Depending on whether you see the glass as half-full or half-empty, the Uganda budget for 2015/2016 gives a section of small business owners a reason to celebrate. The increasing of the VAT registration threshold is a welcome to many SMEs. This brings with it amendments of The Value Added Tax (VAT) and The Income Tax Act (ITA). This is in line with Uganda Revenue Authority (URA) aim of reducing the administrative burden of small businesses.
The VAT amendment bill proposes to increase the annual turnover threshold for VAT registration from Ush 50 million to 150 million. This means that a broader range of small businesses will be excluded from the requirement to register for VAT. A tax payer below the threshold will still be entitled to apply for (or retain) VAT registration. A registered taxpayer falling below the new threshold may apply for their registration to be cancelled.
The income tax amendment bill proposes to increase the threshold for presumptive tax from Ush 50 million to 150 million, while at the same time halving the base tax rate from 3% to 1.5%. This means that SME taxpayers with annual turnover between Ush 50 and 150 million will be entitled to calculate their annual income tax liability based on a flat rate of 1.5% applied to their gross turnover. The tax amount may be a lesser lump sum according to where the turnover falls within the four prescribed brackets.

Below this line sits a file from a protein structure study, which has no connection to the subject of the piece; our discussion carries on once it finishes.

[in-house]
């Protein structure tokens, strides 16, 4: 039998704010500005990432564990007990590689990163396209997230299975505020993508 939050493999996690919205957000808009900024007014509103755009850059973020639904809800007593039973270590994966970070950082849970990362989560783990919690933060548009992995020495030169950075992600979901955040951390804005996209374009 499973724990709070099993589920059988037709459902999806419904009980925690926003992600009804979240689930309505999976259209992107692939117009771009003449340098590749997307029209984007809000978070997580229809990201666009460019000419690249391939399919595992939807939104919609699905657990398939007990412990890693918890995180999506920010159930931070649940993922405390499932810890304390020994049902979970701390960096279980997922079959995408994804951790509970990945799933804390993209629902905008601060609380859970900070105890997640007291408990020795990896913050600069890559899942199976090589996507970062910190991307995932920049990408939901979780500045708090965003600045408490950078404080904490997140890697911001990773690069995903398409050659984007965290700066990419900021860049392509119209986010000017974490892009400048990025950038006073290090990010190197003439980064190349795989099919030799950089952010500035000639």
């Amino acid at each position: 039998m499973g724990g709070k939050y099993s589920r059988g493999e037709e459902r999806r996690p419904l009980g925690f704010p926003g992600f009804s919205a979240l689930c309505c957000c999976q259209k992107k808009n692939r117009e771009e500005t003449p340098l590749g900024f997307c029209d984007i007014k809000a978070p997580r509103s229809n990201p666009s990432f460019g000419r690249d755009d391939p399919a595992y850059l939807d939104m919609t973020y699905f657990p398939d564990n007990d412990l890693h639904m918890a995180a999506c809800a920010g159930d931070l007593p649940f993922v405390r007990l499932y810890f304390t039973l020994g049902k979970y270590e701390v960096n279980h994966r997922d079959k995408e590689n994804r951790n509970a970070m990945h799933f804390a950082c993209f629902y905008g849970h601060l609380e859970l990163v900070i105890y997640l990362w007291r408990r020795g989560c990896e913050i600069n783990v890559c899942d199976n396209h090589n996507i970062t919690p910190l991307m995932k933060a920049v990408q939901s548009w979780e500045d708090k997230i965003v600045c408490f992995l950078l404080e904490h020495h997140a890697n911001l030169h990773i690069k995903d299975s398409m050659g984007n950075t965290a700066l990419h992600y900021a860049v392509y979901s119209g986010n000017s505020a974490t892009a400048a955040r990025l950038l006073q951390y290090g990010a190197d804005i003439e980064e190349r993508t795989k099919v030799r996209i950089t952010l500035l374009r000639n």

For tax payers with a gross turnover of less than Ush 50 million, specific lump sum tax amount will apply (ranging from Ush100,000 to 500,000) depending on the nature of the business and location. For instance those earning between Ush35 million to Ush50 million per annum, will pay Ush500,000 per year, while those with less than Ush10 million turnover will pay Ush250,000.
However, with effect 1st July 2015, businesses will not be allowed to claim tax deduction in respect to costs and business expenses relating to suppliers who do not have a Tax Identification Number (TIN). This will apply to all business costs that are more than Ugx1M according to Income Tax Amendment Bill 2015. I have written more of this in my article No TIN No Trade #Uganda .
The bill makes it mandatory for every local authority, government institution or regulatory body to require a TIN from any person applying for a license or any form of authorization necessary for conducting business in Uganda. The URA partnership with Kampala Capital City Authority (KCCA) and the Uganda Registration Services Bureau (URSB) has already registered about 23,000 new taxpayers since its inception. This partnership is among many changes aimed at ensuring more people shoulder the tax burden instead of the current few.
Adapted from PWC’s Tax watch, Tax Amendment Bills – 2015
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